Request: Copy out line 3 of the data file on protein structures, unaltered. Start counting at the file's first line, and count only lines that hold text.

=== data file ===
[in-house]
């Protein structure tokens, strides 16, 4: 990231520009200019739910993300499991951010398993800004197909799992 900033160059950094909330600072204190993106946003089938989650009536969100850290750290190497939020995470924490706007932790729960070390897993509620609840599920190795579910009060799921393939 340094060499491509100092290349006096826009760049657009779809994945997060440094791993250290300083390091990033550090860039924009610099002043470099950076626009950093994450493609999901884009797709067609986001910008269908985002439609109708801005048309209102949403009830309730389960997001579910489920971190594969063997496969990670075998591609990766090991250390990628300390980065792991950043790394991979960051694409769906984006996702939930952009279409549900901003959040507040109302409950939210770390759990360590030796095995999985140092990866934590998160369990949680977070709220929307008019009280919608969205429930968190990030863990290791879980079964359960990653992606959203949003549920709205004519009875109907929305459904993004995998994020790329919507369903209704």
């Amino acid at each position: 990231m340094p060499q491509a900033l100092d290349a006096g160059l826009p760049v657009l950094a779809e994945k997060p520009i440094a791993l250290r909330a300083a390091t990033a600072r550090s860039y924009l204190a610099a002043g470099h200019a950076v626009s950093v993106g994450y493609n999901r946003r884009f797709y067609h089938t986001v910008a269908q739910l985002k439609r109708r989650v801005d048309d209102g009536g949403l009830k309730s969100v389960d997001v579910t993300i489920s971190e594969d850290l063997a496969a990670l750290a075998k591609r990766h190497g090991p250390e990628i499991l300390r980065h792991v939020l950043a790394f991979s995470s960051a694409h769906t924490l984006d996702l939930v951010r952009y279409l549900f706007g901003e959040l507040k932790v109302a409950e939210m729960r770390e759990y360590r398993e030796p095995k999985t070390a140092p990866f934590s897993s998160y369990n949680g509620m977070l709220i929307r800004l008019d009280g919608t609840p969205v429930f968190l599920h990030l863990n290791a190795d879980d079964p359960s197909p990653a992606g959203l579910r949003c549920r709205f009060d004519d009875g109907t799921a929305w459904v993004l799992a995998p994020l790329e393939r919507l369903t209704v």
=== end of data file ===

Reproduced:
């Amino acid at each position: 990231m340094p060499q491509a900033l100092d290349a006096g160059l826009p760049v657009l950094a779809e994945k997060p520009i440094a791993l250290r909330a300083a390091t990033a600072r550090s860039y924009l204190a610099a002043g470099h200019a950076v626009s950093v993106g994450y493609n999901r946003r884009f797709y067609h089938t986001v910008a269908q739910l985002k439609r109708r989650v801005d048309d209102g009536g949403l009830k309730s969100v389960d997001v579910t993300i489920s971190e594969d850290l063997a496969a990670l750290a075998k591609r990766h190497g090991p250390e990628i499991l300390r980065h792991v939020l950043a790394f991979s995470s960051a694409h769906t924490l984006d996702l939930v951010r952009y279409l549900f706007g901003e959040l507040k932790v109302a409950e939210m729960r770390e759990y360590r398993e030796p095995k999985t070390a140092p990866f934590s897993s998160y369990n949680g509620m977070l709220i929307r800004l008019d009280g919608t609840p969205v429930f968190l599920h990030l863990n290791a190795d879980d079964p359960s197909p990653a992606g959203l579910r949003c549920r709205f009060d004519d009875g109907t799921a929305w459904v993004l799992a995998p994020l790329e393939r919507l369903t209704v």